Preaching To The “Image” Generation -- By: Peter James Flamming
FM 3:1 (Fall 1985) p. 57
Preaching To The “Image” Generation
Pastor, First Baptist Church, Richmond, Virginia
Consider ours the image generation. We live with, receive information from, and are motivated by the images constantly swirling around us. The master provider of these images, ever prompting us, ever shaping us, is the television set. But the master provider has a supporting cast of measurable clout: billboards, circulars, and advertisements. In addition, newspapers increasingly use graphic art to communicate what is happening around the world.
Writers who major in popular psychological concepts are telling us we ought to “picture” in our minds what we want to become. Others tell us we ought to have a good “self image.” Motivational speakers implore their listeners to fasten their attention upon the images they see of themselves at the end of their goals. Knowing I was writing this article, my wife handed me an article which begins: “Women who imagine what their bodies are doing as they lift weights gain more strength than body builders who don’t use mental imagery, a study shows.”
The Image Generation Compared
Image Versus Verbal
Most eras since the Reformation might be described as verbal rather than pictorial. The great theological arguments of Luther and Calvin turned on a single phrase or the meaning of a phrase, e.g. Jesus’ declaration from the last supper when he said, “This is my body.” The rational arguments were written and debated. A predictable pattern was followed: once a biblical image has been analyzed, the analysis is thought to carry the truth. Therefore, if my analysis does not agree with your analysis, it is worth a very great argument. That the image should carry a truth all its own is seldom considered.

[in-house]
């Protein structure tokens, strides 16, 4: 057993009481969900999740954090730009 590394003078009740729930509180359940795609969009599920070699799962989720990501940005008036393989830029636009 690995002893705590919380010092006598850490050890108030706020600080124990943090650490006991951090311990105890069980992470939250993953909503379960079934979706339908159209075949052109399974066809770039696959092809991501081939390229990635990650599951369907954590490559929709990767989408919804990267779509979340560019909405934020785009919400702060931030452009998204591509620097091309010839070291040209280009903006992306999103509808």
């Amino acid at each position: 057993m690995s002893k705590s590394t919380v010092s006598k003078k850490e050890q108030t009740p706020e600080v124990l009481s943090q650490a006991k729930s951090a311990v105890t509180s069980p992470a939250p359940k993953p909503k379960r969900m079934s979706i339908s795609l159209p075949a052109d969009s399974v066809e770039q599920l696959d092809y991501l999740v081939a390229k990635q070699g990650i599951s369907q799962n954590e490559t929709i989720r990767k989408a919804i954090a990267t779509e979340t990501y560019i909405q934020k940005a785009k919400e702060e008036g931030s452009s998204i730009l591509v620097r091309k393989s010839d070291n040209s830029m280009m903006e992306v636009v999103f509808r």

In contrast, consider the 700 Club with their Johnny Carson stage scene. The image of the celebrity-believer sitting beside the host is the motivating memory of the moment. A witness is given which leads to an expectation of an experience or a miracle. This leads to a call for a decision symbolized by a prayer, a phone call, or an appeal for money. That, on occasion, those appearing seem to disagree on various points of belief is overlooked. The impact of the 700 Club rides upon the image of a person who embodies an overcoming faith and the promise of a similar experience to the one who believes.
Consider the verbal versus picture contrast in the secular world. I read where Bloomingdale’s makes something like $150,000 per page from the catalogues they send out to prospective customers around the country.
FM 3:1 (Fall 1985) p. 58
Obviously, the cata...
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